The world is also counting on a group of outstanding women to steer our global economic recovery, with Janet Yellen heading the US Treasury; Kristalina Georgieva, Managing Director of the IMF and Christine Lagarde, President of the European Central Bank and Ngozi Okonjo-Iweala recently appointed to lead the WTO.
Imagine how much better off we would be if we had equal participation of women in all leadership positions and across all sectors and an equal sharing of the burden of care in the household. This would mean more women in non-traditional sectors such as policing, engineering, in executive management in the public service and private companies and as business owners and investors. More women in decision making effecting choices over health, education, wealth, social protection, foreign and defense policy.
Realizing this dream will require a whole of society approach from governments to private companies and individual people. It will require rapid changes in discriminatory laws and practices that deny women’s basic equal rights covering the gamut from decisions concerning their own body, to those effecting their economic rights. It would also mean policies that reduce the care burden on women, eliminate discrimination in tax and fiscal policy, and a radical increase in investments to ensure services enable women realize the right to feel safe in their home, on public transport, in public spaces and in the workplace. Here in Latin America and the Caribbean, where 39% of households are headed by a woman and 26% are single-parent households headed by women. Policies that enable women to safely re-enter the workforce are also the vital antidotes to preventing families from sliding back into poverty while safeguarding economic recovery.
“To move from ideas into results we need concrete actions and tangible outcomes. Gender equality is a key crosscutting priority for the work of UNDP in Barbados and the Eastern Caribbean. Since 2021 all new projects have specific gender empowerment activities, gender disaggregated indicators and at least 15% of the budget allocated for this purpose” said Ugo Blanco, UNDP Deputy Resident Representative.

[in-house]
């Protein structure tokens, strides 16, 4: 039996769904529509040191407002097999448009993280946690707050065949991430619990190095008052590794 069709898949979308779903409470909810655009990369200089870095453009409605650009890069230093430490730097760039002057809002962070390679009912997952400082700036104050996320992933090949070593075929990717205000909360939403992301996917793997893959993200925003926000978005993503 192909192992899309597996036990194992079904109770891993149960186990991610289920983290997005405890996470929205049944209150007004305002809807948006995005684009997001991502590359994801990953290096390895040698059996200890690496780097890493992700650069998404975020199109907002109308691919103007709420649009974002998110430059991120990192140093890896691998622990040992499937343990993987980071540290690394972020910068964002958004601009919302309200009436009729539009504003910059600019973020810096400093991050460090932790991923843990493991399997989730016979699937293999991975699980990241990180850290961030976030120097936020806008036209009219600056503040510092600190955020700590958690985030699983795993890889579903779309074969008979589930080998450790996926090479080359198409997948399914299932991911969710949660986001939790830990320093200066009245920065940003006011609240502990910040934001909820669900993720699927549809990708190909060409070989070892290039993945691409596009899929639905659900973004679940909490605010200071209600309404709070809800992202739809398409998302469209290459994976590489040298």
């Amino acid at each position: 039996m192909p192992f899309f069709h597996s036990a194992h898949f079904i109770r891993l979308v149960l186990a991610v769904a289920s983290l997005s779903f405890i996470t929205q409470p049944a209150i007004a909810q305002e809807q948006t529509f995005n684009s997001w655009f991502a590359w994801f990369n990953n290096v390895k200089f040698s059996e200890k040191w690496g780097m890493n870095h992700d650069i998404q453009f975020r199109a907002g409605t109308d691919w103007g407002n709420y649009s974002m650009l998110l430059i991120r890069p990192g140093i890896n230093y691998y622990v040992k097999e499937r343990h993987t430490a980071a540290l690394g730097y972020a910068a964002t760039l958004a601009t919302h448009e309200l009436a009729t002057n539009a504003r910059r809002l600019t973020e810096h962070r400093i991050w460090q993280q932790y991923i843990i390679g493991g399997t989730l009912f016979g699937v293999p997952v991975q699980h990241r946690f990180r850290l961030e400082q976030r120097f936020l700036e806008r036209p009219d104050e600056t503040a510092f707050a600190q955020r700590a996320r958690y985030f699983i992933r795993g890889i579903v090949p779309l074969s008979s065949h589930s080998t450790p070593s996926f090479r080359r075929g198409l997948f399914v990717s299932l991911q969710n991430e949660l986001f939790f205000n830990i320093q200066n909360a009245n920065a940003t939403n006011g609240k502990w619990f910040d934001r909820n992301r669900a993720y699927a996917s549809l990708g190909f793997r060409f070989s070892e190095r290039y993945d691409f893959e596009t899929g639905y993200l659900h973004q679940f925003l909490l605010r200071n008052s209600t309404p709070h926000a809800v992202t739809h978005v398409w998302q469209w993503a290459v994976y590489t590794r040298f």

The Beijing Platform for Action continues to provide the blueprint for what needs to be done. Twenty- five years later, as the world contemplates its way out of the dire situation COVID-19 has put us in, we should finally put the resources down to close gender gaps. Let’s look no further than to the women who have shown incredible resilience and skill in managing households while standing at the frontline of the pandemic. Let’s hope they aren’t left behind when some level of normalcy returns, and our economies start roaring.
Ugo Blanco, UNDP Deputy Resident Representative for Barbados and the Eastern Caribbean. Follow him on Twitter at @Ugo_Blanco
Randi Davis is the UNDP’s Resident Representative for Trinidad and Tobago, Curacao, Aruba and Sint Maarten. She was Director of UNDP’s Global Work on Gender Equality prior to joining UNDP in Trinidad and Tobago. Follow her on Twitter at @RandiDavisUNDP